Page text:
By Ruby Thomas, Record Staff Writer
Most charities help people in need through “one-way giving,” where nothing is expected of the individuals receiving assistance.
This model eventually hurts both the organization and the client by leading the needy to dependence and the giver to resentment, said Jim Wehner, who spoke to about 80 volunteers and staff members of local service agencies Nov. 4.
Wehner, president of the Atlanta-based Focused Community Strategies, asked his listeners to “reimagine charity” during a seminar he gave at St. Gabriel Church.
The seminar asked participants to consider how they can serve people in need while both honoring the client’s dignity and avoiding dependence.
Three local service groups sponsored the event — Catholic Charities of Louisville, the Society of St. Vincent de Paul and area community ministries. Participants included employees and volunteers of those agencies, members of local parishes and CLOUT (Citizens of Louisville Organized and United Together).
Wehner’s non-profit focuses on building up under-resourced
neighborhoods by forming partnerships with residents.
The key to changing the one-way giving model, he said, is learning to differentiate between two types of needs — crisis need and chronic poverty.
A crisis need requires emergency relief, while chronic poverty requires development — a more sustained intervention, explained Wehner.
When a chronic need is addressed with emergency intervention, “people are harmed,” he said. “We can’t serve people out of poverty.”
Wehner gave his listeners several principles to help guide their work. Among them were:
n Mutuality — Takes into account how those being served are affected. It reminds those serving to ask clients about their needs.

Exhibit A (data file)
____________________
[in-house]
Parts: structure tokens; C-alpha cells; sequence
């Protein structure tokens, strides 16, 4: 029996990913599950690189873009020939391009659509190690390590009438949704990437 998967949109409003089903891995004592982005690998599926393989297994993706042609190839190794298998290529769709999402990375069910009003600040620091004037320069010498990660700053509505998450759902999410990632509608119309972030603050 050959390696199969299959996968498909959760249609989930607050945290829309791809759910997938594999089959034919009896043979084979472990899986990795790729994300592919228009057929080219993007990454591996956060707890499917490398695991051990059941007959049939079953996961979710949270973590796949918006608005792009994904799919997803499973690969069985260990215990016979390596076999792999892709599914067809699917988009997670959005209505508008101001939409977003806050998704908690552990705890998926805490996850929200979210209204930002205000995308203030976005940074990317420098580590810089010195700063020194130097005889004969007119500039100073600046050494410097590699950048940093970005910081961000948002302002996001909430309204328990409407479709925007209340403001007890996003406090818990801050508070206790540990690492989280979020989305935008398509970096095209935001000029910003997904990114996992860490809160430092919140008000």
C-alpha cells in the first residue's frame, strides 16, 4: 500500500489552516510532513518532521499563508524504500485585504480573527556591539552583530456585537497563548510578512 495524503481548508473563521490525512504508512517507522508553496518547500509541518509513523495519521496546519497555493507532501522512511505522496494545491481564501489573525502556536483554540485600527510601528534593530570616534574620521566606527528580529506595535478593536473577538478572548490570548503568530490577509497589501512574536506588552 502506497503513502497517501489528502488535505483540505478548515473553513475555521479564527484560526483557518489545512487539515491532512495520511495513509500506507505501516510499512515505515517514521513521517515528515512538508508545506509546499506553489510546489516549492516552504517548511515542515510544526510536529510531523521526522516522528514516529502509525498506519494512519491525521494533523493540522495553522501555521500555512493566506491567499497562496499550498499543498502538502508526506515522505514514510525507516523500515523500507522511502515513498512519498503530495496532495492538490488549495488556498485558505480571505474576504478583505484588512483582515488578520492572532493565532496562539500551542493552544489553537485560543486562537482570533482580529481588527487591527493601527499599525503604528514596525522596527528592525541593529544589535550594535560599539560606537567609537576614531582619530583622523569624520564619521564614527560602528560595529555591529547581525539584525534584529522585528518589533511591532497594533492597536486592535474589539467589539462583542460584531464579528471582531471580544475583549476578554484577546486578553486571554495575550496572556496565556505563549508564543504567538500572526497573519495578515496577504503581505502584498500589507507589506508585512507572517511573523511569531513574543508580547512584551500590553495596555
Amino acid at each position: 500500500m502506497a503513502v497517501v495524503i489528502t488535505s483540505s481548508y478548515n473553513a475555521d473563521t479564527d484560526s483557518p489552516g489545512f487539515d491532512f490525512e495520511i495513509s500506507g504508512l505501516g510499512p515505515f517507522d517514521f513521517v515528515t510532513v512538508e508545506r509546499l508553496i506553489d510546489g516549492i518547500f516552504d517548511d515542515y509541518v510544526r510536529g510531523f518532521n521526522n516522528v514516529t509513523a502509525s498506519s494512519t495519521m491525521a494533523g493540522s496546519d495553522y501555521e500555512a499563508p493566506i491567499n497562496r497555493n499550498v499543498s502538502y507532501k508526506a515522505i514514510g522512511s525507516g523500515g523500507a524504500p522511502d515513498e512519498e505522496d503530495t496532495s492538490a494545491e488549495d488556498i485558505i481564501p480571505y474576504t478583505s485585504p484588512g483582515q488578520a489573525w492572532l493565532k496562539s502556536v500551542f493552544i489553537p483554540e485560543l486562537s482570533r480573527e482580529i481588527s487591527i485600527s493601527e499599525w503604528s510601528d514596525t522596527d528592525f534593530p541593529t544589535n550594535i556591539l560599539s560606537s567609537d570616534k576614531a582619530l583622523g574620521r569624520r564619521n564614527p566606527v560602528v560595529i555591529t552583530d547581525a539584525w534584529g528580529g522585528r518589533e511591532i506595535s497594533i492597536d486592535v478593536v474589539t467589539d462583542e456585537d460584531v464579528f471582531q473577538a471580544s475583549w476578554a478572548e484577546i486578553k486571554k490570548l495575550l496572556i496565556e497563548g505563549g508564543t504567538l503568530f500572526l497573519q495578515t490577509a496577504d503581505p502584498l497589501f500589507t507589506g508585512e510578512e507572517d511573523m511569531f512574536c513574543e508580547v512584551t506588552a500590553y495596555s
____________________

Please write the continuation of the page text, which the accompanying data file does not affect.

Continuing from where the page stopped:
“We assume because we have the access and means that we have the answers,” said Wehner, adding, those serving should ask the needy how it feels to be served by the program.
n Participation — This principle asks “how are we asking recipients to engage in the program?” Wehner said, noting that everyone has something to give.
n Holistic — Poverty has to be looked at in a holistic manner that resists “simplistic or piecemeal approaches,” he said. Oftentimes, the perception of the needy is based on limited information. Building a relationship with the people that are being served helps to create “strong partnerships” that can have “great impact,” he said.
n Mind — Those serving the needy have to “do more than touch hearts,” Wehner said. “Engaging the mind alongside the heart” can lead to ideas that benefit those being served.
Moving from a model of service that provides relief to one that considers the long-term development of the needy is not easy, noted Wehner. The important thing is to start somewhere, he said.
Ursuline Sister Michelle Intravia of Catholic Charities’ Sister Visitor Center participated in the seminar. She noted that Sister Visitor has been trying to do more to lift its clients out of poverty.
But these efforts aren’t easy and often encounter problems that derail the effort, she said.
For instance, the center partnered with UPS to provide job training for clients. Only about 15 people ended up with jobs at UPS, she said. Finding childcare for their children derailed the opportunity for some participants, said Sister Intravia.
Sister Visitor Center is now working on a partnership with Dare to Care Food Bank that would allow its clients to purchase meat and frozen vegetables at the center, located at 2235 West Market St., said Sister Intravia.
Lisa DeJaco Crutcher, the chief executive officer of Catholic Charities of Louisville, said the agency is beginning a process to consider “the outcome and not just the output” of its work.
Wehner’s message “will be valuable as we consider how we do what we do,” said DeJaco Crutcher during an interview Nov. 4. Learning better ways of serving the needy should be a community effort, she said. “We need to be involving the Catholic community as a whole. There should be some understanding and buy-in as to how we do what we do.”